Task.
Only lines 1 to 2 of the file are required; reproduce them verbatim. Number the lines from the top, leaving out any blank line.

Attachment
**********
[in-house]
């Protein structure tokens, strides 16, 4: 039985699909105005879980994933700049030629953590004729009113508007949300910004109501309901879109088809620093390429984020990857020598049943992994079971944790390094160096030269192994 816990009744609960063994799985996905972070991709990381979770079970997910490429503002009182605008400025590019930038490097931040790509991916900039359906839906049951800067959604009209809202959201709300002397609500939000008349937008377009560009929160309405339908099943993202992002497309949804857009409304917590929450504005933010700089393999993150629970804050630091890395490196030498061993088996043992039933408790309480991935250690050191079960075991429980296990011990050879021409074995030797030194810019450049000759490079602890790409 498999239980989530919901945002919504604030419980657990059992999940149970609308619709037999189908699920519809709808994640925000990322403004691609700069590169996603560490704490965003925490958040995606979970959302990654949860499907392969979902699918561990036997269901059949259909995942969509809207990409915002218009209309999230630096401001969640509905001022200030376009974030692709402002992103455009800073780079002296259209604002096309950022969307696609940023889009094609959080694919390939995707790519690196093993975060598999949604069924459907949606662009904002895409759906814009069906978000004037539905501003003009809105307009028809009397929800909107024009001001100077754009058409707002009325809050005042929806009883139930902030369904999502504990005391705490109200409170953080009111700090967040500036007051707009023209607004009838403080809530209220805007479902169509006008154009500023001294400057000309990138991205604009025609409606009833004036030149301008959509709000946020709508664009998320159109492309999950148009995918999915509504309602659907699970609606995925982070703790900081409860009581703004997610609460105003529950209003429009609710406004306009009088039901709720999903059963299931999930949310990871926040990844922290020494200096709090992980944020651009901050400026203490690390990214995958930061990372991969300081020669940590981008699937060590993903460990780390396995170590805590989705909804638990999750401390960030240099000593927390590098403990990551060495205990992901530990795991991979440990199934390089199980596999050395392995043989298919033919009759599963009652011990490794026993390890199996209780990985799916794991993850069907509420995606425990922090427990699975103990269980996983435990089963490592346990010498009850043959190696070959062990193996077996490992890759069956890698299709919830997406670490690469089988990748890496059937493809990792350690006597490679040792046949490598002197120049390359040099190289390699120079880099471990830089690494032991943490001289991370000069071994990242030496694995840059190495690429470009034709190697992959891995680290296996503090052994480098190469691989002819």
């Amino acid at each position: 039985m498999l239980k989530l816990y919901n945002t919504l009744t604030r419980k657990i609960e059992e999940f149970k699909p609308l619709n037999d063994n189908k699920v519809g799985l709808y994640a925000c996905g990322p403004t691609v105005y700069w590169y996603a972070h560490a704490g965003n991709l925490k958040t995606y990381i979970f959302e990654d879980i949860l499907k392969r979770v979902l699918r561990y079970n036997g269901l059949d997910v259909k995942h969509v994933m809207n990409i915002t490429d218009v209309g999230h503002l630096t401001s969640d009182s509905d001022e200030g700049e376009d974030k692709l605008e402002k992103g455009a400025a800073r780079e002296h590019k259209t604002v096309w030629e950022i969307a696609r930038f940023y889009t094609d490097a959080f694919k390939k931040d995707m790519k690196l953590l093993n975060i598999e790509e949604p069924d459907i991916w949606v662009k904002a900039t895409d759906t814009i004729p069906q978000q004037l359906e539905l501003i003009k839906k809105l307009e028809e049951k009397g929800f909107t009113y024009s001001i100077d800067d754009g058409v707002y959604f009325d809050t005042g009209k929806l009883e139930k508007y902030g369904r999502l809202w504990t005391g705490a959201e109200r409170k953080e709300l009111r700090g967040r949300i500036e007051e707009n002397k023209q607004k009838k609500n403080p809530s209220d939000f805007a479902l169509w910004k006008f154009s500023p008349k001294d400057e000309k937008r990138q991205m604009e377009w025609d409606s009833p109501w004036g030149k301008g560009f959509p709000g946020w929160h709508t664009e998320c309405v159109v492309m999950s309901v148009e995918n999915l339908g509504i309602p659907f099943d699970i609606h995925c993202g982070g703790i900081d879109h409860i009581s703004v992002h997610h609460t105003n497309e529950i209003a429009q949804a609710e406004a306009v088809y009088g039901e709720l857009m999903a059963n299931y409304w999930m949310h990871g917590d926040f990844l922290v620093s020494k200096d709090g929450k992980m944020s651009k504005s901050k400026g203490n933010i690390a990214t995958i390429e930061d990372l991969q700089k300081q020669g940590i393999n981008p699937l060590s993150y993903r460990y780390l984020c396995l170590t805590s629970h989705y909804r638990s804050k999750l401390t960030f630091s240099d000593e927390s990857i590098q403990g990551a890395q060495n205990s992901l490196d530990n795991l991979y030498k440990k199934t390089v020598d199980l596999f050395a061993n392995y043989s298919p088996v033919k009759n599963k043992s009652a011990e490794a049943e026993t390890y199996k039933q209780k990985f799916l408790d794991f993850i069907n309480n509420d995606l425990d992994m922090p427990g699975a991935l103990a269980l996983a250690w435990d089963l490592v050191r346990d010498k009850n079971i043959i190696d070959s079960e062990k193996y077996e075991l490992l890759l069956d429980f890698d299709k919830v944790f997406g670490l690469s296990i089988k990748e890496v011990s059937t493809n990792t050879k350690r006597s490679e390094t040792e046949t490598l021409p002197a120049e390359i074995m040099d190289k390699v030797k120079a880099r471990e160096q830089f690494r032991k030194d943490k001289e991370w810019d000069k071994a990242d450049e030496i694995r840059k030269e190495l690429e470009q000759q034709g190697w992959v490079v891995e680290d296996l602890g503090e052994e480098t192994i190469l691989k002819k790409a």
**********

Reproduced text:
[in-house]
């Protein structure tokens, strides 16, 4: 039985699909105005879980994933700049030629953590004729009113508007949300910004109501309901879109088809620093390429984020990857020598049943992994079971944790390094160096030269192994 816990009744609960063994799985996905972070991709990381979770079970997910490429503002009182605008400025590019930038490097931040790509991916900039359906839906049951800067959604009209809202959201709300002397609500939000008349937008377009560009929160309405339908099943993202992002497309949804857009409304917590929450504005933010700089393999993150629970804050630091890395490196030498061993088996043992039933408790309480991935250690050191079960075991429980296990011990050879021409074995030797030194810019450049000759490079602890790409 498999239980989530919901945002919504604030419980657990059992999940149970609308619709037999189908699920519809709808994640925000990322403004691609700069590169996603560490704490965003925490958040995606979970959302990654949860499907392969979902699918561990036997269901059949259909995942969509809207990409915002218009209309999230630096401001969640509905001022200030376009974030692709402002992103455009800073780079002296259209604002096309950022969307696609940023889009094609959080694919390939995707790519690196093993975060598999949604069924459907949606662009904002895409759906814009069906978000004037539905501003003009809105307009028809009397929800909107024009001001100077754009058409707002009325809050005042929806009883139930902030369904999502504990005391705490109200409170953080009111700090967040500036007051707009023209607004009838403080809530209220805007479902169509006008154009500023001294400057000309990138991205604009025609409606009833004036030149301008959509709000946020709508664009998320159109492309999950148009995918999915509504309602659907699970609606995925982070703790900081409860009581703004997610609460105003529950209003429009609710406004306009009088039901709720999903059963299931999930949310990871926040990844922290020494200096709090992980944020651009901050400026203490690390990214995958930061990372991969300081020669940590981008699937060590993903460990780390396995170590805590989705909804638990999750401390960030240099000593927390590098403990990551060495205990992901530990795991991979440990199934390089199980596999050395392995043989298919033919009759599963009652011990490794026993390890199996209780990985799916794991993850069907509420995606425990922090427990699975103990269980996983435990089963490592346990010498009850043959190696070959062990193996077996490992890759069956890698299709919830997406670490690469089988990748890496059937493809990792350690006597490679040792046949490598002197120049390359040099190289390699120079880099471990830089690494032991943490001289991370000069071994990242030496694995840059190495690429470009034709190697992959891995680290296996503090052994480098190469691989002819």